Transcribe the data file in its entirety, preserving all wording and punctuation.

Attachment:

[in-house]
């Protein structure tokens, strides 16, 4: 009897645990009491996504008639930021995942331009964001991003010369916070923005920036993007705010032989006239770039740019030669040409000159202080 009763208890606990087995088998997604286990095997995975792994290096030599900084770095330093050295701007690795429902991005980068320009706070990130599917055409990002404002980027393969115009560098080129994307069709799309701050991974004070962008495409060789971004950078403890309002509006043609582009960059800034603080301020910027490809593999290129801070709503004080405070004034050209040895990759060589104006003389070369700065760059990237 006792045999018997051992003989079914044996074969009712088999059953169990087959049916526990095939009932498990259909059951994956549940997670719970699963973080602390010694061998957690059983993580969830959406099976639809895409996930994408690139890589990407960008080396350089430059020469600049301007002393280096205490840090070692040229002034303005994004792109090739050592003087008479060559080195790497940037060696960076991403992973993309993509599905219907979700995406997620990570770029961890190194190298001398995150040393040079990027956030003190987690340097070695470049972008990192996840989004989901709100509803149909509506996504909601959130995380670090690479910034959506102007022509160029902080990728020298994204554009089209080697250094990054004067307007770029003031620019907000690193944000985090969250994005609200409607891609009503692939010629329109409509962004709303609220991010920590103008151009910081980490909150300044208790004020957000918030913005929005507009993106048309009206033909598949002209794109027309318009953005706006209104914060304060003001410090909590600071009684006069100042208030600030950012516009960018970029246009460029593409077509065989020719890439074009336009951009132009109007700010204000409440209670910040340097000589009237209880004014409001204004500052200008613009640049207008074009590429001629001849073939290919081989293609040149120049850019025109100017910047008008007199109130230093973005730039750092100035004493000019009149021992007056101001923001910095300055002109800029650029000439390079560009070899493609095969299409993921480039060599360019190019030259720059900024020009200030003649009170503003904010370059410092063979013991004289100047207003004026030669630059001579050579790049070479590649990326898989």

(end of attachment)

[in-house]
């Protein structure tokens, strides 16, 4: 009897645990009491996504008639930021995942331009964001991003010369916070923005920036993007705010032989006239770039740019030669040409000159202080 009763208890606990087995088998997604286990095997995975792994290096030599900084770095330093050295701007690795429902991005980068320009706070990130599917055409990002404002980027393969115009560098080129994307069709799309701050991974004070962008495409060789971004950078403890309002509006043609582009960059800034603080301020910027490809593999290129801070709503004080405070004034050209040895990759060589104006003389070369700065760059990237 006792045999018997051992003989079914044996074969009712088999059953169990087959049916526990095939009932498990259909059951994956549940997670719970699963973080602390010694061998957690059983993580969830959406099976639809895409996930994408690139890589990407960008080396350089430059020469600049301007002393280096205490840090070692040229002034303005994004792109090739050592003087008479060559080195790497940037060696960076991403992973993309993509599905219907979700995406997620990570770029961890190194190298001398995150040393040079990027956030003190987690340097070695470049972008990192996840989004989901709100509803149909509506996504909601959130995380670090690479910034959506102007022509160029902080990728020298994204554009089209080697250094990054004067307007770029003031620019907000690193944000985090969250994005609200409607891609009503692939010629329109409509962004709303609220991010920590103008151009910081980490909150300044208790004020957000918030913005929005507009993106048309009206033909598949002209794109027309318009953005706006209104914060304060003001410090909590600071009684006069100042208030600030950012516009960018970029246009460029593409077509065989020719890439074009336009951009132009109007700010204000409440209670910040340097000589009237209880004014409001204004500052200008613009640049207008074009590429001629001849073939290919081989293609040149120049850019025109100017910047008008007199109130230093973005730039750092100035004493000019009149021992007056101001923001910095300055002109800029650029000439390079560009070899493609095969299409993921480039060599360019190019030259720059900024020009200030003649009170503003904010370059410092063979013991004289100047207003004026030669630059001579050579790049070479590649990326898989």